The technology could come from gaze tracking (and eventually tracking the rest of the body), natural language processing, bio/neurosensors, artificial intelligence, or any number of new technological developments, so long as they can be deployed in a cinematic way.
It’s worth noting that these types of interactive technologies will need to be implemented on the platform/consumption side in order for consumers to have access to them. This means that YouTube may choose to start with gaze tracking, whereas Facebook might choose to start with volumetric capture plus game engine (these two things are actually already happening). These choices could lead to legitimate platform differentiation.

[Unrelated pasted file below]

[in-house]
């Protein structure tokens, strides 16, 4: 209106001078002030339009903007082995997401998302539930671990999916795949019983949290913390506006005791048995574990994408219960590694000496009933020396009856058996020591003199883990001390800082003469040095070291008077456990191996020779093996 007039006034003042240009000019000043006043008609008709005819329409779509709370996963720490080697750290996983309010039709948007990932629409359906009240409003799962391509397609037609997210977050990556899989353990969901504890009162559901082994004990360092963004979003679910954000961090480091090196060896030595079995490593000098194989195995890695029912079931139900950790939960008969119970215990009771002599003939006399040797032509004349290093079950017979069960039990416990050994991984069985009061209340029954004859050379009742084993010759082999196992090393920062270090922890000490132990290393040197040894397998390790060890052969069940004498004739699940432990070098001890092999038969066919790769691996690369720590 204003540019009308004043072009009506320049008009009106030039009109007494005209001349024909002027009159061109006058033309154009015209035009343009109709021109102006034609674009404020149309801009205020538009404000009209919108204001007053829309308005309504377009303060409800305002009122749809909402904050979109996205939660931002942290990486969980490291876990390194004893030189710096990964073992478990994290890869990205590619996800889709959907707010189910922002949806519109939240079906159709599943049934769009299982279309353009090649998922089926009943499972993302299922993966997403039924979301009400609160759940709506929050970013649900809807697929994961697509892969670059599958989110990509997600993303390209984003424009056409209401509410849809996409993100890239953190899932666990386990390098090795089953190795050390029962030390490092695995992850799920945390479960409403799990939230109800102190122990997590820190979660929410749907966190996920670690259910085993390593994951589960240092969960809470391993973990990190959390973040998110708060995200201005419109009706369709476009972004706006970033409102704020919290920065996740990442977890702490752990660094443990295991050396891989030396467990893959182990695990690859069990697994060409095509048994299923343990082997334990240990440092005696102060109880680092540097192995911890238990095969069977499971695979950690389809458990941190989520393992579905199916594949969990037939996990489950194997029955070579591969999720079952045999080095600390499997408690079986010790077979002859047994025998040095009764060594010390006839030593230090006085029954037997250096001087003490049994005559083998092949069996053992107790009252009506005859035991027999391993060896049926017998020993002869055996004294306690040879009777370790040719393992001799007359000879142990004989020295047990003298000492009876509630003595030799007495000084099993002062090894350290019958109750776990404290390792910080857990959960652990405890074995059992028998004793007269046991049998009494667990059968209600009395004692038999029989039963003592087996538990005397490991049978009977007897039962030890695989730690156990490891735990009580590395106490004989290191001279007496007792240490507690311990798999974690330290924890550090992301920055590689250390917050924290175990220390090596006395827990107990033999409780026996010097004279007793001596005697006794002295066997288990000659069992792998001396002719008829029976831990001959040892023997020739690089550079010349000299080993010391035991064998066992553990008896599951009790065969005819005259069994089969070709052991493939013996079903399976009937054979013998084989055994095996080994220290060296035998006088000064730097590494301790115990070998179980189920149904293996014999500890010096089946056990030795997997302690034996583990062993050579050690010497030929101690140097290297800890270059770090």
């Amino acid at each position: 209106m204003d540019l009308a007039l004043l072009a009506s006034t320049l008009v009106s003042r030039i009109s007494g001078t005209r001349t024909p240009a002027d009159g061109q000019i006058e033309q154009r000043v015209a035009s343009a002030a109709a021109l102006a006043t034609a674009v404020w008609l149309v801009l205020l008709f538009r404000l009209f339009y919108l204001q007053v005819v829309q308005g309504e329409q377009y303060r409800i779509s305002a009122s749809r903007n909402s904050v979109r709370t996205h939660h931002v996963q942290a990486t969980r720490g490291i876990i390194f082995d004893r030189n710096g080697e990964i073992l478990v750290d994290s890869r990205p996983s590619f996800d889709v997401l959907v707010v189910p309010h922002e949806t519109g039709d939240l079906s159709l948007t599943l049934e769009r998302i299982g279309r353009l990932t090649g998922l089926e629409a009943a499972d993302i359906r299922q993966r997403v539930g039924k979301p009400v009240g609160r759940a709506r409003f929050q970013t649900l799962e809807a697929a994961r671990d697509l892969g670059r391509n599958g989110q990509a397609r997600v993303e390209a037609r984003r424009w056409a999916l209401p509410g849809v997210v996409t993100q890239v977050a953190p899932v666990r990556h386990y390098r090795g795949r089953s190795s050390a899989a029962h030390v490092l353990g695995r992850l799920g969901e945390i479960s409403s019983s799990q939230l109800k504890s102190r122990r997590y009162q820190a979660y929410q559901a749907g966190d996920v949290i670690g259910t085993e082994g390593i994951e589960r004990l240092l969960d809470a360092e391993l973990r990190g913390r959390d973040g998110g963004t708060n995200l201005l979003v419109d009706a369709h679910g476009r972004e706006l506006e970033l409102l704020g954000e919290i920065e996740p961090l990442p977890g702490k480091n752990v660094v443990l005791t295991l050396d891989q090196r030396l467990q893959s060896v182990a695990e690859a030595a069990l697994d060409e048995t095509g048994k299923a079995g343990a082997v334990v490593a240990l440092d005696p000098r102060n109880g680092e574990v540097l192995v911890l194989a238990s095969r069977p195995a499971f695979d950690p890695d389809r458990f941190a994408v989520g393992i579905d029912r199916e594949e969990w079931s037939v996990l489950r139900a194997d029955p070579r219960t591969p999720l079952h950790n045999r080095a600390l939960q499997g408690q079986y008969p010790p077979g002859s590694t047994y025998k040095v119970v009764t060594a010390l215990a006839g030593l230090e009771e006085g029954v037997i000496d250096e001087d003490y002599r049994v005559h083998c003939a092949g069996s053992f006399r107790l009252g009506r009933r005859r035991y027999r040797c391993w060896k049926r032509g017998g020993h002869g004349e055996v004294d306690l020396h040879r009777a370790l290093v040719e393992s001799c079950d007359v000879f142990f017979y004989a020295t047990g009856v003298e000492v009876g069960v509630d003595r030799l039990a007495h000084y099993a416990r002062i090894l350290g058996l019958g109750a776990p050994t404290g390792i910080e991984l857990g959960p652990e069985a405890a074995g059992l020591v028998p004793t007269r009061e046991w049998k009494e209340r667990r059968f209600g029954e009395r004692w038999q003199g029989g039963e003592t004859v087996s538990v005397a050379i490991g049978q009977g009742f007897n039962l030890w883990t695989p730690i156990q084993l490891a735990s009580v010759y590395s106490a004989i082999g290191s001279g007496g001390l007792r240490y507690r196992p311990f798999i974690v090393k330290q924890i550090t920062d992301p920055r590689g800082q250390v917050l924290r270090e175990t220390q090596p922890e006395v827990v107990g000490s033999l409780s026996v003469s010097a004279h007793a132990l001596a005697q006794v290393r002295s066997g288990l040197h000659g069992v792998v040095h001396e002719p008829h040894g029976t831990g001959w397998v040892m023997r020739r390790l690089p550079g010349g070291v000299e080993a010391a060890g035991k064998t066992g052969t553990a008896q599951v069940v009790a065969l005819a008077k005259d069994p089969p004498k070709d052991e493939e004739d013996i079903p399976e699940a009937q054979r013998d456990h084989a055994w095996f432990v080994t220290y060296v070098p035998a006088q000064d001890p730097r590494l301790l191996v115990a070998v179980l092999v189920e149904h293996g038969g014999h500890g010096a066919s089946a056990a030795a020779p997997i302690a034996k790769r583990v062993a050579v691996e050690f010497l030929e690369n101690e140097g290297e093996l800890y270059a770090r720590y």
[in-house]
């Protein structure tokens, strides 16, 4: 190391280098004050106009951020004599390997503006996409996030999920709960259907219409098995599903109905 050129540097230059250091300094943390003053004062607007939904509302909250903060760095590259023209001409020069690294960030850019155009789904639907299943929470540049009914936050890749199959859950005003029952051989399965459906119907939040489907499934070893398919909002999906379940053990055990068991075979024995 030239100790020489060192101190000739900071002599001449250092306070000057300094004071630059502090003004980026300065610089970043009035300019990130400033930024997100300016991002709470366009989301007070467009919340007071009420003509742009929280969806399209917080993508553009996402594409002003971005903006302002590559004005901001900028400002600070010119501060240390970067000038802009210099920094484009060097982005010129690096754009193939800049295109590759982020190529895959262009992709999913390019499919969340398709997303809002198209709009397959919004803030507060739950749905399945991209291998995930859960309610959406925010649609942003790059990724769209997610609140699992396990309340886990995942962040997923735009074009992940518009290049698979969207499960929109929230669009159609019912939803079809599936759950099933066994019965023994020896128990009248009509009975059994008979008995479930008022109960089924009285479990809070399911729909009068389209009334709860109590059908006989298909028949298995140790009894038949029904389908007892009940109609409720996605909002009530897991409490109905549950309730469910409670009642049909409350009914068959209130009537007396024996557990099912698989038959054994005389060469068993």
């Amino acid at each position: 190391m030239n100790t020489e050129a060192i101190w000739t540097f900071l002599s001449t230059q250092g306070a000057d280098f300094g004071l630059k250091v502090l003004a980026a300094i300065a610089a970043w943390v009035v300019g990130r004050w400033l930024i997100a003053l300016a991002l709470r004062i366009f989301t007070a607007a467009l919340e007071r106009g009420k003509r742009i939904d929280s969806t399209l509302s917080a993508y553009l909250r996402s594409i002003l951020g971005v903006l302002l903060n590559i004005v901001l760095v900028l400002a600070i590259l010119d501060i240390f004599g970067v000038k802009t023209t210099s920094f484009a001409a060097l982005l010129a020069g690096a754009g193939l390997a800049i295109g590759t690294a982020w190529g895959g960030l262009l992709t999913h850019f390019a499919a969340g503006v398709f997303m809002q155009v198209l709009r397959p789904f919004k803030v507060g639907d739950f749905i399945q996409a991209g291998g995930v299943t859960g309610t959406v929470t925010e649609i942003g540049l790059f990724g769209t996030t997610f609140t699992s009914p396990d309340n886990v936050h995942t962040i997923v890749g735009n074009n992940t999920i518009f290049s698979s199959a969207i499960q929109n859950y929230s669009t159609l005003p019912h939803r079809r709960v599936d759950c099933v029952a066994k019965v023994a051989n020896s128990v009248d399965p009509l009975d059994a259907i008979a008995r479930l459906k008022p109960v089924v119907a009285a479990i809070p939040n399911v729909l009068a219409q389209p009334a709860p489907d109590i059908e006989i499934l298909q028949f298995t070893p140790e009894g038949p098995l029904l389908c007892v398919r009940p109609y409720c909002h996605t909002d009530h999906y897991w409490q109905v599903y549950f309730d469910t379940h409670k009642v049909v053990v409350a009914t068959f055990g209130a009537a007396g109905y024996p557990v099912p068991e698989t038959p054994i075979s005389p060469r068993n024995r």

Even more exciting is that interactivity could lead to new monetization opportunities for creators. Will a consumer pay to download interactive cinematic VR just like they already do for VR games? I certainly hope so.
Everywhere you look in VR right now, you are seeing the rise in relevance of cinematic VR. In the last month alone Unity announced a slew of new features for hybrid cinematic VR/game engine experiences, Valve announced a new video category on Steam VR, Facebook shuttered Story Studio and will instead commit $50 million to “non-gaming, interactive content,” and Google announced Jump Start — an ambitious plan to support 100 cinematic VR projects in the next seven months. These announcements are coming from the titans of the VR industry.
Now that we recognize the importance of cinematic VR, we can begin the next phase of exploration. I am very excited about the future of this embodied interative cinematic art form — more simply known as VR.
I hope you have enjoyed this series. Thank you for your time.